Dar Williams Biography
Dar Williams (full name Dorothy Snowden Williams, born 1967) is an American singer-songwriter specializing in what can be described as "folk-pop".
She frequents folk festivals across the nation, such, as the Falcon Ridge Folk Festival in Hillsdale, New York. She has also toured with the likes of Mary Chapin Carpenter, Patty Griffin, Ani DiFranco, The Nields, Shawn Colvin, Girlyman, Joan Baez, and Catie Curtis.
Williams was born in Mount Kisco, New York, and grew up in Chappaqua with two older sisters, Meredith and Julie. In interviews, she has described her parents as "liberal and loving" people who early on encouraged a career in songwriting. Williams began playing the guitar at age nine and wrote her first song two years later. However, she was far more interested in drama at the time, and majored in theater and religion at Wesleyan University.
Williams moved to Boston, Massachusetts in 1990 to further explore a career in theater. She quickly became stage manager of the Opera Company of Boston, but on the side began to write songs, record demo tapes, and take voice lessons. Her voice teacher pushed her to try her hand at performing at coffeehouses, but due to the intimidating nature of the Boston folk music scene, as well as her own battles with stage fright, things got off to a rocky start. In 1993 Williams moved to Northampton, Massachusetts.
Early in Williams's music career, she opened for Joan Baez, who would make her relatively well known by recording some of her songs. Her growing popularity has since relied heavily on community coffeehouses, public radio, and an extensive fan base on the Internet. In recent years, she has performed on nationwide television shows such as Late Night with Conan O'Brien.
Williams recorded her first full album, The Honesty Room under her own label, Burning Field Music. The album was soon picked up by Waterbug Records. In 1995, she moved to Razor & Tie, and her first album for that label, 1996's Mortal City received substantial notice, given that its release coincided with her tour with Baez. With that success, Razor & Tie re-released The Honesty Room. By the time of her third release, End of the Summer (1997), Williams' career had gathered substantial momentum, and the album did remarkably well, given its genre and independent label status.
In 1998, Williams, Richard Shindell and Lucy Kaplansky formed the group Cry Cry Cry as a way to pay homage to some of their favorite folk artists. The band released an eponymous album of covers and toured from 1998 to 2000.
She has since released three more studio albums on the Razor & Tie label (The Green World (2000), The Beauty of the Rain (2003), and My Better Self (2005)), as well as a live album (Out There Live (2001)).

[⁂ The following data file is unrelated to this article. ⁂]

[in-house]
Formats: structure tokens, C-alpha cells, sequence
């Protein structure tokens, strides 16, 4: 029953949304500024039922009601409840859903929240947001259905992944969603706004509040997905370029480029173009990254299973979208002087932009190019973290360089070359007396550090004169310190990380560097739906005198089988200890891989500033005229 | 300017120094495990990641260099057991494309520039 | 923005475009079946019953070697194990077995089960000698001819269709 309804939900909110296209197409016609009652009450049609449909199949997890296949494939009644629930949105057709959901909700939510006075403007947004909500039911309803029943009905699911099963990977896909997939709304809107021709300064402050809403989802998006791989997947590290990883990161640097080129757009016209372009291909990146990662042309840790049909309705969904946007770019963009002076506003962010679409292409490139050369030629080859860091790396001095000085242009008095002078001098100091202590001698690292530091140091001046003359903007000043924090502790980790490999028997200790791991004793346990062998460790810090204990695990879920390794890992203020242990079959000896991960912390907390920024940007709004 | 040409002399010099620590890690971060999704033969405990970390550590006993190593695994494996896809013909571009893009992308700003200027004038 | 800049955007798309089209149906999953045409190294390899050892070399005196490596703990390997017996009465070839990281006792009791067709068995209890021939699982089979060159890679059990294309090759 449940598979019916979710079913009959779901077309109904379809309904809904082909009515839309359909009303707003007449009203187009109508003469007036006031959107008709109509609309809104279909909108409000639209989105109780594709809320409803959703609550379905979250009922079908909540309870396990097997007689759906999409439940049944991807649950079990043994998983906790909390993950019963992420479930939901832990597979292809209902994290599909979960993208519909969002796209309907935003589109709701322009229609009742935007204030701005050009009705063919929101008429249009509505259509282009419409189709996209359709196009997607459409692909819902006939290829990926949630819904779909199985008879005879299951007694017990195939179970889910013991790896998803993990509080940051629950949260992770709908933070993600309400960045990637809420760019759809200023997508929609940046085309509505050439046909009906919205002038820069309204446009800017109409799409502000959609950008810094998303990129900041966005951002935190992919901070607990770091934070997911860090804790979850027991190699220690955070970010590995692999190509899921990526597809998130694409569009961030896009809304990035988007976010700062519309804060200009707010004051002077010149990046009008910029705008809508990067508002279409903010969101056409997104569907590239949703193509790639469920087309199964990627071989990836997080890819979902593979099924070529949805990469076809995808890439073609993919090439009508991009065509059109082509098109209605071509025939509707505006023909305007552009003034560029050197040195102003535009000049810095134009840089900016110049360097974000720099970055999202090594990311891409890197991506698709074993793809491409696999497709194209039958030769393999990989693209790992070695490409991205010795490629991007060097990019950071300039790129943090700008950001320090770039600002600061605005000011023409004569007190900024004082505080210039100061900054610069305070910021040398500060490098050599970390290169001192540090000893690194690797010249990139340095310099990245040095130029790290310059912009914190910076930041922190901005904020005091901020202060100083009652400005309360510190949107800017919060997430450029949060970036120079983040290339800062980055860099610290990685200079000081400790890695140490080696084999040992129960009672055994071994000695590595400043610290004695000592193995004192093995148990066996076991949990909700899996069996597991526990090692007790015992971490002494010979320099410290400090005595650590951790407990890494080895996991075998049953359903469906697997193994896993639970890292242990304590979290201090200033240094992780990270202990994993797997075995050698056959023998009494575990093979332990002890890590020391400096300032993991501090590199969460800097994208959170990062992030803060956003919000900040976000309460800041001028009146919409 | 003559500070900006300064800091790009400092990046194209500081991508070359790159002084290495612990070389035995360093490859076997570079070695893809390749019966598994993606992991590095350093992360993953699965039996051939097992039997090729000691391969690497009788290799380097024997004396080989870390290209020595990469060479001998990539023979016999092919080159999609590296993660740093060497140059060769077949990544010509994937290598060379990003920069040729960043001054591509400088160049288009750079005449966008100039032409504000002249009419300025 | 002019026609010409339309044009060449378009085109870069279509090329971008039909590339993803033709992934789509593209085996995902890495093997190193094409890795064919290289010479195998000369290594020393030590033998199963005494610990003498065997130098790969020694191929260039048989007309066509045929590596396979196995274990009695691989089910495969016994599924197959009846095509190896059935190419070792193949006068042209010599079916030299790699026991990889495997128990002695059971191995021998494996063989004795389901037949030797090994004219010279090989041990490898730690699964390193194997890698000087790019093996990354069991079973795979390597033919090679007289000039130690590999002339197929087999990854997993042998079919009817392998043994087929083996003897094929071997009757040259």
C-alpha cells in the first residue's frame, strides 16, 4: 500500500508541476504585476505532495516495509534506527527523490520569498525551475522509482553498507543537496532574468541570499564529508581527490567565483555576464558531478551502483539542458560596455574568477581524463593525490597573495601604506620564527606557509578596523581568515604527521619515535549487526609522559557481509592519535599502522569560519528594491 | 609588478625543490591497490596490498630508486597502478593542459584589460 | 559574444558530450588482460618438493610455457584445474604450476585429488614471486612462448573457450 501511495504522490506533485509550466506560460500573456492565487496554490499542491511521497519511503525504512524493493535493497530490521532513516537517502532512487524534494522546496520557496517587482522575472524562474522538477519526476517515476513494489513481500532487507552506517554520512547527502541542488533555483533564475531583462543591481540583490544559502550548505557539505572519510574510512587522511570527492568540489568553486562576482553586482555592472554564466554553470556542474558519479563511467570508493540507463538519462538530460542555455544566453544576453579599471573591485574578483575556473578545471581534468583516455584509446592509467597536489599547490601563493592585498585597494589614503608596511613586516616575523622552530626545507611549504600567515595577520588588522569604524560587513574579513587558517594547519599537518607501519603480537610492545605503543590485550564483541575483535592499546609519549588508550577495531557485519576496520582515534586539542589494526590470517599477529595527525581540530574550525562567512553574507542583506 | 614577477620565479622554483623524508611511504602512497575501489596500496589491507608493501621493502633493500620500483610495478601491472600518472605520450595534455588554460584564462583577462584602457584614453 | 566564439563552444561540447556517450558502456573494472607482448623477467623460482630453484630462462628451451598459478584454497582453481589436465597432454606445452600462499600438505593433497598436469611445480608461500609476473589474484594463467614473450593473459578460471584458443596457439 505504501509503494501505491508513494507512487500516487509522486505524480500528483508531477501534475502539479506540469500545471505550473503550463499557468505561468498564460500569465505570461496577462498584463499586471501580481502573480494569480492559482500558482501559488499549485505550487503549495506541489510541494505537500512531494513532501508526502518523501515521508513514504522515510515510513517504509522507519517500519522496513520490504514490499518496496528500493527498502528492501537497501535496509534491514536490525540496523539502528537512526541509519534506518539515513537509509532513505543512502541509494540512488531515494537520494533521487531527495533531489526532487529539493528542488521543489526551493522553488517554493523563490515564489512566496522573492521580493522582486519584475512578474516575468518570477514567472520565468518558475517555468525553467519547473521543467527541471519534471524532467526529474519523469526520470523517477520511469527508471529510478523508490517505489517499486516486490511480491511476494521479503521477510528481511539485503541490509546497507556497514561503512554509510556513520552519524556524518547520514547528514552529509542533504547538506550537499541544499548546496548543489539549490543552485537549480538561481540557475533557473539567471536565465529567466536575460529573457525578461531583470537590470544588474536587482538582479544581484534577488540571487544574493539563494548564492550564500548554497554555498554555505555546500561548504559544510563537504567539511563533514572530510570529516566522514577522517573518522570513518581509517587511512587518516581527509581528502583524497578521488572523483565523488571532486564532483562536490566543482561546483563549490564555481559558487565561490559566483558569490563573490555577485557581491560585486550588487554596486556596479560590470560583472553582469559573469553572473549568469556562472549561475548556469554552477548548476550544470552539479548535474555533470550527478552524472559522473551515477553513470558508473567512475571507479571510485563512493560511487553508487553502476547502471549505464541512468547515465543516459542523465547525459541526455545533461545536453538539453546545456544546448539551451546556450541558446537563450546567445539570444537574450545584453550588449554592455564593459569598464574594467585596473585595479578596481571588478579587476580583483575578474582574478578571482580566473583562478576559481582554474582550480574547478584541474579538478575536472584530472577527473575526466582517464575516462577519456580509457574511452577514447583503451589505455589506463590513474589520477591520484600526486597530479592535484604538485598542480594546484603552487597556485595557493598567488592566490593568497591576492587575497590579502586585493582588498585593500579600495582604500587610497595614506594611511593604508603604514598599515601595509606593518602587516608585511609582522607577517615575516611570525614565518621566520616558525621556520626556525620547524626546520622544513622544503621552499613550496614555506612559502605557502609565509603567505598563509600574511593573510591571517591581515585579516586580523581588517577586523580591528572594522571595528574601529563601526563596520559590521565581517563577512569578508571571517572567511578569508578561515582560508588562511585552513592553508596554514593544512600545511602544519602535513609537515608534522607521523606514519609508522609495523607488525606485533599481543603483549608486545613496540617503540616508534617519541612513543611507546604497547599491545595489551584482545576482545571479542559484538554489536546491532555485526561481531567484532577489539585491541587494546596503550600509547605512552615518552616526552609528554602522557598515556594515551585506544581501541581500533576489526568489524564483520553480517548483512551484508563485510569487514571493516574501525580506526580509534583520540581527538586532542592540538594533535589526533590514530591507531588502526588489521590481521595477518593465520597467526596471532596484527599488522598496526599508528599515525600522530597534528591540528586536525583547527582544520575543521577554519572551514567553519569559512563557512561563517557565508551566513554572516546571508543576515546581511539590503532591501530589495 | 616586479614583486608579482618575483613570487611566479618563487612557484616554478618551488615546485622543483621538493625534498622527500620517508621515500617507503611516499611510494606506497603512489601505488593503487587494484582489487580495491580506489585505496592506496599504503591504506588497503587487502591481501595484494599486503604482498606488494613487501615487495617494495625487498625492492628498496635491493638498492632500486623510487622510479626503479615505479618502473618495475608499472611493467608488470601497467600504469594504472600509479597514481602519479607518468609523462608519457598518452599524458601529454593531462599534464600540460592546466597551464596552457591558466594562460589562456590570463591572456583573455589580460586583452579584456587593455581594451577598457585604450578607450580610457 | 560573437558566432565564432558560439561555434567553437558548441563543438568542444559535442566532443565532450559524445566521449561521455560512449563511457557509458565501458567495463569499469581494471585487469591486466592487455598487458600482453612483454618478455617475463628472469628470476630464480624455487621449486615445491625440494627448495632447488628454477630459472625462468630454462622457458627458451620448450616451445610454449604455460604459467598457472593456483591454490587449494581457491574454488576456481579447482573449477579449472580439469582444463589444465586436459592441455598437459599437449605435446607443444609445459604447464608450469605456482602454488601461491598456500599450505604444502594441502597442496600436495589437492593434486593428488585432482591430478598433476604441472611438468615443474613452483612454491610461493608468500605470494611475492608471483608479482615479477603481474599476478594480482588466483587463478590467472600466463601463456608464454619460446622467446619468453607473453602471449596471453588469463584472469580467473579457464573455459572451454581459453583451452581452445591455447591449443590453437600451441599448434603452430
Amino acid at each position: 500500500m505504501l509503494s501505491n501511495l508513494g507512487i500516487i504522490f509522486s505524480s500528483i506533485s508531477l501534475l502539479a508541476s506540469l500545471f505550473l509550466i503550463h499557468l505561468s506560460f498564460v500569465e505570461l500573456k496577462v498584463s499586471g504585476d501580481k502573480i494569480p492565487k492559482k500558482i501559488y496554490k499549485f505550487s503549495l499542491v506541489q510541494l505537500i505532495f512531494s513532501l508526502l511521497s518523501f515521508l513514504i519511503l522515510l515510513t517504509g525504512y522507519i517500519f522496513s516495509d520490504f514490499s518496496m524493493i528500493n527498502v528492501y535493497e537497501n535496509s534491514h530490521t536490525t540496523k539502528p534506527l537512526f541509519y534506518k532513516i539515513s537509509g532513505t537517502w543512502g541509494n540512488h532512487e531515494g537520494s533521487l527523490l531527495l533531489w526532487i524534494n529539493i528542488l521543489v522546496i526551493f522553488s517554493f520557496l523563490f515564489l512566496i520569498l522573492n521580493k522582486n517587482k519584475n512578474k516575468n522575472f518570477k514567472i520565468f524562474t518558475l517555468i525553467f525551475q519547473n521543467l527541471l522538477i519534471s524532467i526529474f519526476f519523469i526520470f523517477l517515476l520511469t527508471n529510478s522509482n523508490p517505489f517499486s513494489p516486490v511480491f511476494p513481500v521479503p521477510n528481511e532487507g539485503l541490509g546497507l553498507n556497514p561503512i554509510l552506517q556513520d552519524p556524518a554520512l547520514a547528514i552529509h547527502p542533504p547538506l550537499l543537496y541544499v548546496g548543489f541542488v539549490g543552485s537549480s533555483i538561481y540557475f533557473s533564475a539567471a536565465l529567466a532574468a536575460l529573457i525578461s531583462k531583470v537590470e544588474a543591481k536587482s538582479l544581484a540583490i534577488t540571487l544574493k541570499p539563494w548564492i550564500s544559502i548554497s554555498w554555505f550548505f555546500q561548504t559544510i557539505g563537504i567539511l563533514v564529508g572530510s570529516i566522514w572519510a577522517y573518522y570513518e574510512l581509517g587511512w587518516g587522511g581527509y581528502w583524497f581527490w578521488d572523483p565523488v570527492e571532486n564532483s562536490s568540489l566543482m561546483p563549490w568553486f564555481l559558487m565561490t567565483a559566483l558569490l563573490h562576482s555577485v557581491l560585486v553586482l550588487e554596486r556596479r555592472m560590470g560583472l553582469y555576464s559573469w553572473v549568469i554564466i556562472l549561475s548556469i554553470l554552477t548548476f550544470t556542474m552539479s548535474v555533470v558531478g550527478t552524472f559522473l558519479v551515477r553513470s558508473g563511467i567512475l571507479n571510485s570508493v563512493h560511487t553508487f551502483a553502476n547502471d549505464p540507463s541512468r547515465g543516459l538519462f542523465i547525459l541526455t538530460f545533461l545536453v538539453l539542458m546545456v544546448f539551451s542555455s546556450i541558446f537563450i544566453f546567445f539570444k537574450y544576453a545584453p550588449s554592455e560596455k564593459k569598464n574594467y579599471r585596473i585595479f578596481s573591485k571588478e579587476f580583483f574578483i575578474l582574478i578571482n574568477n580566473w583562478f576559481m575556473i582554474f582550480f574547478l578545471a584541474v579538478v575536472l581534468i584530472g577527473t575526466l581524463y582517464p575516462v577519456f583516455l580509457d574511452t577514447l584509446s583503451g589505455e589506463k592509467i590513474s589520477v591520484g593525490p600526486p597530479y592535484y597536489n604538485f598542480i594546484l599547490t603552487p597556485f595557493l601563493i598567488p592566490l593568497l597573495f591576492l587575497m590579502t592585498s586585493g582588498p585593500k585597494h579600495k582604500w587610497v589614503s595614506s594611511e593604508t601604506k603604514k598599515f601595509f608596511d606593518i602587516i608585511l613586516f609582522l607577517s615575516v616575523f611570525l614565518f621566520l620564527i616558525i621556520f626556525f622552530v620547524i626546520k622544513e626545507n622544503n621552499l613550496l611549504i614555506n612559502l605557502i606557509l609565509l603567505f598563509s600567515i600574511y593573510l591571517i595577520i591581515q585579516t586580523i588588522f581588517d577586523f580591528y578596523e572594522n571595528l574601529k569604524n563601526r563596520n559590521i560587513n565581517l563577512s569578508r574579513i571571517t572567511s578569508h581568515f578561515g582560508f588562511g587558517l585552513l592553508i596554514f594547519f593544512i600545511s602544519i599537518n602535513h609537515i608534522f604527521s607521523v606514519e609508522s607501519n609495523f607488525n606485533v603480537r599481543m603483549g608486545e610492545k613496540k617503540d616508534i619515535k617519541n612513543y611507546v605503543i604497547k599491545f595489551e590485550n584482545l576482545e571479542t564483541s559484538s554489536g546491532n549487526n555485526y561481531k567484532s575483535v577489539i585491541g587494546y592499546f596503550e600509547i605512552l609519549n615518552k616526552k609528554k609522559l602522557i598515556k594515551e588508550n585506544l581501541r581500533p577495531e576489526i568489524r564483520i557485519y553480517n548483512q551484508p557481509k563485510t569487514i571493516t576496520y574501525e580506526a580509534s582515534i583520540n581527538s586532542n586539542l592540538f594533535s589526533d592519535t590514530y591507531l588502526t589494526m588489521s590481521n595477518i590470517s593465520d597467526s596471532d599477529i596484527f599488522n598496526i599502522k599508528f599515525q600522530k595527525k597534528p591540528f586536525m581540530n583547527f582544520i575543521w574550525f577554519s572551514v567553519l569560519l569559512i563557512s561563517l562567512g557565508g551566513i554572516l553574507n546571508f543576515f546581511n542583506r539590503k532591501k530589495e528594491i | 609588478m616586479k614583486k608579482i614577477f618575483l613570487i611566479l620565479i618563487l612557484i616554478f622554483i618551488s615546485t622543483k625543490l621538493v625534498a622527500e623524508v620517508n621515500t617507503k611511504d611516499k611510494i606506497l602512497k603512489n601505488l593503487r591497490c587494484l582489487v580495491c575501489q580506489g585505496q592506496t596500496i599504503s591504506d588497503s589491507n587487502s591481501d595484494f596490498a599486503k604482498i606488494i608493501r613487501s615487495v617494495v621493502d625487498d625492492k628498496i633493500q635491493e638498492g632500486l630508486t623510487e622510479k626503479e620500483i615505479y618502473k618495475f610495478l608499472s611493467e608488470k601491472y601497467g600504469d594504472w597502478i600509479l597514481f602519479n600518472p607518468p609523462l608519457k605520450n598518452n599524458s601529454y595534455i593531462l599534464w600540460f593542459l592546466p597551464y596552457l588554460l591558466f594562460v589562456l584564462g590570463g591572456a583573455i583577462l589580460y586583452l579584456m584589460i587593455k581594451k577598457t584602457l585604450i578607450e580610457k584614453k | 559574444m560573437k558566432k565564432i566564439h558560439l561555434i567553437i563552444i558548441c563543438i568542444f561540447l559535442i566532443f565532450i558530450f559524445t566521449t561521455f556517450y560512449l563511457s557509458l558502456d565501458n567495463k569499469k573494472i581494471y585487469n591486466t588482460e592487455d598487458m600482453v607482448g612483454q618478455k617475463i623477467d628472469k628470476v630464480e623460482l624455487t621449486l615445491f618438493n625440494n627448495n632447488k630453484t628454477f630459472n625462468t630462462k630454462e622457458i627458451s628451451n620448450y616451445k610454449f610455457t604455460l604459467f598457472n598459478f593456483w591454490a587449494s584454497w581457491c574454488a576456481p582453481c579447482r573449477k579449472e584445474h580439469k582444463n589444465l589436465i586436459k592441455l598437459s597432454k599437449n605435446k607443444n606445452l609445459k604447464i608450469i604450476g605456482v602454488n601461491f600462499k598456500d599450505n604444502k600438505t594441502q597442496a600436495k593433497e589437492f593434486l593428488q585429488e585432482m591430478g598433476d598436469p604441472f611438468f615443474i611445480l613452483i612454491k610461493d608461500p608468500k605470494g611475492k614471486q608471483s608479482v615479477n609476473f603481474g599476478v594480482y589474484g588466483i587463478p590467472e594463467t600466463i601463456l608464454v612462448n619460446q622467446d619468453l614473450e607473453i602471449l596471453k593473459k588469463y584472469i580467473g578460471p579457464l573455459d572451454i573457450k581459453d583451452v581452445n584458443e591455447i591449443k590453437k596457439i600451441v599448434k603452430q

Williams has lent her talents to support various causes, founding the Snowden Environmental Trust and taking part in many benefit concerts. For example, she performed in a show at Alcatraz with Baez and the Indigo Girls, to benefit the prisoner-rights group Bread and Roses.
On May 4, 2002, she married Michael Robinson, an old friend from her college. Their son Stephen Gray Robinson was born on April 24, 2004. She currently resides in Rhinebeck, New York.
Williams has long maintained in interviews that she wants her music to be an "efficient career," and something she can do her entire life. She strives to accomplish this by "continuously court[ing] your muse; to keep writing stuff that feels risky about things you believe in, that you're really feeling."
Recurrent themes in Williams's songs include religion, teenagers, resistance to commercialism, misunderstood relationships, loss, humor, and geography.
Williams says that she can't stand songwriting clichés and instead "digs deeper" into the meanings of things to find their inner beauty. She detests "journal entry songs" and prefers to write for and about others. The specificity of her lyrics (e.g., in presenting narratives or describing characters or incidents), however, has led many listeners to presume that her songs are strongly autobiographical. For years, fans argued over Williams's sexual orientation; songs such as "Iowa" and "As Cool As I Am" were assumed by many to describe lesbian relationships. After a magazine described her as bisexual, Williams publicly clarified that she was heterosexual, though she would have preferred to have "stayed ambiguous ... for the sake of solidarity" and artistic communion.
A 2001 article in The Advocate also discussed Williams' popularity among LGBT people, writing that among LGBT-supportive straight songwriters, "few manage in their lyrics to dig as deeply or as authentically as... Williams does".